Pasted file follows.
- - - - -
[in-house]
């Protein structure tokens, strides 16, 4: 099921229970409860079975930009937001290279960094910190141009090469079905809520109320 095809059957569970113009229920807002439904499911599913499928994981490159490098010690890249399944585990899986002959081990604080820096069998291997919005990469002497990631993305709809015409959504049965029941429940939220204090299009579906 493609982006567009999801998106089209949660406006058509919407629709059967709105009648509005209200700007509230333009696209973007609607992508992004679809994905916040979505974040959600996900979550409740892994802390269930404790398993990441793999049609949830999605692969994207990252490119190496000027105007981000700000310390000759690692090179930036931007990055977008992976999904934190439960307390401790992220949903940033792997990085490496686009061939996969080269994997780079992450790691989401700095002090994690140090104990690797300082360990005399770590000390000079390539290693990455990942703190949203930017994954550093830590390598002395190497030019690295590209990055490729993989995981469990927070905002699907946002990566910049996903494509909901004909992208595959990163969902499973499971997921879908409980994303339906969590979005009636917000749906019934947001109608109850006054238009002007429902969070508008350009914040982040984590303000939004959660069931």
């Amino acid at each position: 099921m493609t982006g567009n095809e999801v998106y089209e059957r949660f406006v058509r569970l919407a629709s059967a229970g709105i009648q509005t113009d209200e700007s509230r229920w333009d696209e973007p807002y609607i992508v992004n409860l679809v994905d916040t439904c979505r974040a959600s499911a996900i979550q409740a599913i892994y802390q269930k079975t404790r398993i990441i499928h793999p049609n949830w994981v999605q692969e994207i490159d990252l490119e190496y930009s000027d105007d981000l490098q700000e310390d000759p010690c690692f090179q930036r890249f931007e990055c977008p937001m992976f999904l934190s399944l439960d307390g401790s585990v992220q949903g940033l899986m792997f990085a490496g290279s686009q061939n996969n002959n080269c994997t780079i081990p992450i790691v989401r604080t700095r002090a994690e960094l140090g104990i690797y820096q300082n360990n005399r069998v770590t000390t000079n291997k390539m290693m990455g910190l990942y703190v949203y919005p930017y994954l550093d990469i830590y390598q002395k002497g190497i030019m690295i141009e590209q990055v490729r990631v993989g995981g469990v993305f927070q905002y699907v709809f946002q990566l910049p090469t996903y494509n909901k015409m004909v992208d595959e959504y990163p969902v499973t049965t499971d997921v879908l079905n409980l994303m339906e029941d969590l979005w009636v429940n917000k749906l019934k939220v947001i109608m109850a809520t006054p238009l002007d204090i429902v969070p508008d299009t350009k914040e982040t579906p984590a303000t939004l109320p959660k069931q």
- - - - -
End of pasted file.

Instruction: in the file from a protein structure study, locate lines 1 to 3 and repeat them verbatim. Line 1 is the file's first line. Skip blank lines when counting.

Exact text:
[in-house]
């Protein structure tokens, strides 16, 4: 099921229970409860079975930009937001290279960094910190141009090469079905809520109320 095809059957569970113009229920807002439904499911599913499928994981490159490098010690890249399944585990899986002959081990604080820096069998291997919005990469002497990631993305709809015409959504049965029941429940939220204090299009579906 493609982006567009999801998106089209949660406006058509919407629709059967709105009648509005209200700007509230333009696209973007609607992508992004679809994905916040979505974040959600996900979550409740892994802390269930404790398993990441793999049609949830999605692969994207990252490119190496000027105007981000700000310390000759690692090179930036931007990055977008992976999904934190439960307390401790992220949903940033792997990085490496686009061939996969080269994997780079992450790691989401700095002090994690140090104990690797300082360990005399770590000390000079390539290693990455990942703190949203930017994954550093830590390598002395190497030019690295590209990055490729993989995981469990927070905002699907946002990566910049996903494509909901004909992208595959990163969902499973499971997921879908409980994303339906969590979005009636917000749906019934947001109608109850006054238009002007429902969070508008350009914040982040984590303000939004959660069931």
């Amino acid at each position: 099921m493609t982006g567009n095809e999801v998106y089209e059957r949660f406006v058509r569970l919407a629709s059967a229970g709105i009648q509005t113009d209200e700007s509230r229920w333009d696209e973007p807002y609607i992508v992004n409860l679809v994905d916040t439904c979505r974040a959600s499911a996900i979550q409740a599913i892994y802390q269930k079975t404790r398993i990441i499928h793999p049609n949830w994981v999605q692969e994207i490159d990252l490119e190496y930009s000027d105007d981000l490098q700000e310390d000759p010690c690692f090179q930036r890249f931007e990055c977008p937001m992976f999904l934190s399944l439960d307390g401790s585990v992220q949903g940033l899986m792997f990085a490496g290279s686009q061939n996969n002959n080269c994997t780079i081990p992450i790691v989401r604080t700095r002090a994690e960094l140090g104990i690797y820096q300082n360990n005399r069998v770590t000390t000079n291997k390539m290693m990455g910190l990942y703190v949203y919005p930017y994954l550093d990469i830590y390598q002395k002497g190497i030019m690295i141009e590209q990055v490729r990631v993989g995981g469990v993305f927070q905002y699907v709809f946002q990566l910049p090469t996903y494509n909901k015409m004909v992208d595959e959504y990163p969902v499973t049965t499971d997921v879908l079905n409980l994303m339906e029941d969590l979005w009636v429940n917000k749906l019934k939220v947001i109608m109850a809520t006054p238009l002007d204090i429902v969070p508008d299009t350009k914040e982040t579906p984590a303000t939004l109320p959660k069931q």